One of this season’s popular rituals is the annual Christmas or New Years Letter. People who haven’t spoken with one another all year recap the accomplishments of their children and grandchildren, announce their work promotions or retirements, and describe past travels and future vacation plans. Occasionally a negative experience makes the list, (Dad’s surgery, the dog had to be put down) but the form encourages one to end on a high note of gratitude for blessings received and an expression of good wishes for the coming year.
I must admit to enjoying hearing from friends and family in this way and in responding back in kind. With the instant communications of emails, Facebook and Twitter, there’s something reassuring about the leisurely pace of the yearly letter. It seems an invitation for reflection on the past year, a chance to go inward in keeping with the energy of the Winter Solstice season.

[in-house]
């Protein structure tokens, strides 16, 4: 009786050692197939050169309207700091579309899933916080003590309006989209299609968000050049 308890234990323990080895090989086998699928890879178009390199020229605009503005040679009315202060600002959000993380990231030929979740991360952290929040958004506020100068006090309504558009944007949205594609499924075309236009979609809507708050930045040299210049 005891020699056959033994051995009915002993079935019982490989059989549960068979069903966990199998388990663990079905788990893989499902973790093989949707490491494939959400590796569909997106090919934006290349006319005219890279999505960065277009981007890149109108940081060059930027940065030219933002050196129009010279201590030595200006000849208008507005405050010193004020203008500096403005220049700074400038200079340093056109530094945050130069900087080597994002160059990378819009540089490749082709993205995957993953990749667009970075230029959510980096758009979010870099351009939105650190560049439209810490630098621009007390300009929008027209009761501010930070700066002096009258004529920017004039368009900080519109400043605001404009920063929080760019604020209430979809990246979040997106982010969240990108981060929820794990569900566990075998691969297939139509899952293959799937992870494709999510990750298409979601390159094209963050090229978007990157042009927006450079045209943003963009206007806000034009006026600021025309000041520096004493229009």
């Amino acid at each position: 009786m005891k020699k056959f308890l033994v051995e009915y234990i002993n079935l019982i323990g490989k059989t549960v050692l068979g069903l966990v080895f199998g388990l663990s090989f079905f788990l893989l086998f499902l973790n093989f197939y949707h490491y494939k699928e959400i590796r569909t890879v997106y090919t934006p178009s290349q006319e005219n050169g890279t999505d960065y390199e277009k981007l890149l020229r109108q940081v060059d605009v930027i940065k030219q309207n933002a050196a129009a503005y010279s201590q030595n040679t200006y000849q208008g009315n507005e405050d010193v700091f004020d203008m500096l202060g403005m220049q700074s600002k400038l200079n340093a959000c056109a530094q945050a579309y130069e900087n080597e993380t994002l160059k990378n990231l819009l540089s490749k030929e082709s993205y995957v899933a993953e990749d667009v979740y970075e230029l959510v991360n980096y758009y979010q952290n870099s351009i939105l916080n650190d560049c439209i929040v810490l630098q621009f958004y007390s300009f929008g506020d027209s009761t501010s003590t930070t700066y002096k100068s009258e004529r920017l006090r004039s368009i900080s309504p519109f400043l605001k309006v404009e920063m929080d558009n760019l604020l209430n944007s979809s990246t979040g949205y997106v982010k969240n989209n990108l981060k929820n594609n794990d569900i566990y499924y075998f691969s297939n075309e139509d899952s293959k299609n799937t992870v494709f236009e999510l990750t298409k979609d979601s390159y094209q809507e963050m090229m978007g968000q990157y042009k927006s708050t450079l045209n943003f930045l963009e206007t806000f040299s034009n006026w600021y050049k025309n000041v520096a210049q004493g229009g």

But for some people, taking time to write a letter in the midst of shopping, decorating, and cooking for the end of the year holidays, makes no sense. I know in some years, I’ve put mine off till sometime in January, figuring the good wishes I’m sending are for the whole of the coming year.
One year my daughter, when she had three young children at home, decided to put her annual letter off until Valentines Day. With all the hoopla of the holidays and her family members’ fall and winter birthdays behind her, she could comfortably focus on the messages of love she wanted to send. And it turned out to be the most special of valentines and a great way to celebrate that holiday.